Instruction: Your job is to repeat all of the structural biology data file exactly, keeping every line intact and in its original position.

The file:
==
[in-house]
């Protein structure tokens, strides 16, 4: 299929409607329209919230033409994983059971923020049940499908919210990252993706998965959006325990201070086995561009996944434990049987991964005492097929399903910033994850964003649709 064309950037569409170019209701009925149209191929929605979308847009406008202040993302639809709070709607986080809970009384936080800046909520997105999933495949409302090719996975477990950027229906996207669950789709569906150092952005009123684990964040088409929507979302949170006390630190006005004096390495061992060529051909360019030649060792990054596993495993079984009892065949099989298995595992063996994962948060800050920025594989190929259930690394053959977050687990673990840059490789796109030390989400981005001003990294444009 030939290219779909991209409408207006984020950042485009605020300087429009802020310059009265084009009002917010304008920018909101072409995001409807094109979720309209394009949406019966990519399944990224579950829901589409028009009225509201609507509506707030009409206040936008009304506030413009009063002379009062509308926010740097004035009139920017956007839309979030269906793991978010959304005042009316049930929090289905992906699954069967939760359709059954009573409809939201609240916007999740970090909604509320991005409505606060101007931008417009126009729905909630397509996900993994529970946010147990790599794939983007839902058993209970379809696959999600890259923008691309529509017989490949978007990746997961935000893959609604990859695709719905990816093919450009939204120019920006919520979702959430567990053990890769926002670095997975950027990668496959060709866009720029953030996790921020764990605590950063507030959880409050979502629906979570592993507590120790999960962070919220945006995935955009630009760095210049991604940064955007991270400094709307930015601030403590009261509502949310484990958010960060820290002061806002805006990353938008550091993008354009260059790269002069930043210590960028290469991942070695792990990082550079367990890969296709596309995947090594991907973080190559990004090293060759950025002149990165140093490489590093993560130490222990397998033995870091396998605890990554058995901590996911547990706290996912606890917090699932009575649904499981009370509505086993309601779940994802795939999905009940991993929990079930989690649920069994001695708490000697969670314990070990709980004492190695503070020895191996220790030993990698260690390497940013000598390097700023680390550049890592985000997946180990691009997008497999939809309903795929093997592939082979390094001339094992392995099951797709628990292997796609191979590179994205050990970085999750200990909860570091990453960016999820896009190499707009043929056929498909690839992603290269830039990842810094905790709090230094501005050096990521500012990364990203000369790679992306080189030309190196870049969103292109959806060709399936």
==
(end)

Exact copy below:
[in-house]
């Protein structure tokens, strides 16, 4: 299929409607329209919230033409994983059971923020049940499908919210990252993706998965959006325990201070086995561009996944434990049987991964005492097929399903910033994850964003649709 064309950037569409170019209701009925149209191929929605979308847009406008202040993302639809709070709607986080809970009384936080800046909520997105999933495949409302090719996975477990950027229906996207669950789709569906150092952005009123684990964040088409929507979302949170006390630190006005004096390495061992060529051909360019030649060792990054596993495993079984009892065949099989298995595992063996994962948060800050920025594989190929259930690394053959977050687990673990840059490789796109030390989400981005001003990294444009 030939290219779909991209409408207006984020950042485009605020300087429009802020310059009265084009009002917010304008920018909101072409995001409807094109979720309209394009949406019966990519399944990224579950829901589409028009009225509201609507509506707030009409206040936008009304506030413009009063002379009062509308926010740097004035009139920017956007839309979030269906793991978010959304005042009316049930929090289905992906699954069967939760359709059954009573409809939201609240916007999740970090909604509320991005409505606060101007931008417009126009729905909630397509996900993994529970946010147990790599794939983007839902058993209970379809696959999600890259923008691309529509017989490949978007990746997961935000893959609604990859695709719905990816093919450009939204120019920006919520979702959430567990053990890769926002670095997975950027990668496959060709866009720029953030996790921020764990605590950063507030959880409050979502629906979570592993507590120790999960962070919220945006995935955009630009760095210049991604940064955007991270400094709307930015601030403590009261509502949310484990958010960060820290002061806002805006990353938008550091993008354009260059790269002069930043210590960028290469991942070695792990990082550079367990890969296709596309995947090594991907973080190559990004090293060759950025002149990165140093490489590093993560130490222990397998033995870091396998605890990554058995901590996911547990706290996912606890917090699932009575649904499981009370509505086993309601779940994802795939999905009940991993929990079930989690649920069994001695708490000697969670314990070990709980004492190695503070020895191996220790030993990698260690390497940013000598390097700023680390550049890592985000997946180990691009997008497999939809309903795929093997592939082979390094001339094992392995099951797709628990292997796609191979590179994205050990970085999750200990909860570091990453960016999820896009190499707009043929056929498909690839992603290269830039990842810094905790709090230094501005050096990521500012990364990203000369790679992306080189030309190196870049969103292109959806060709399936």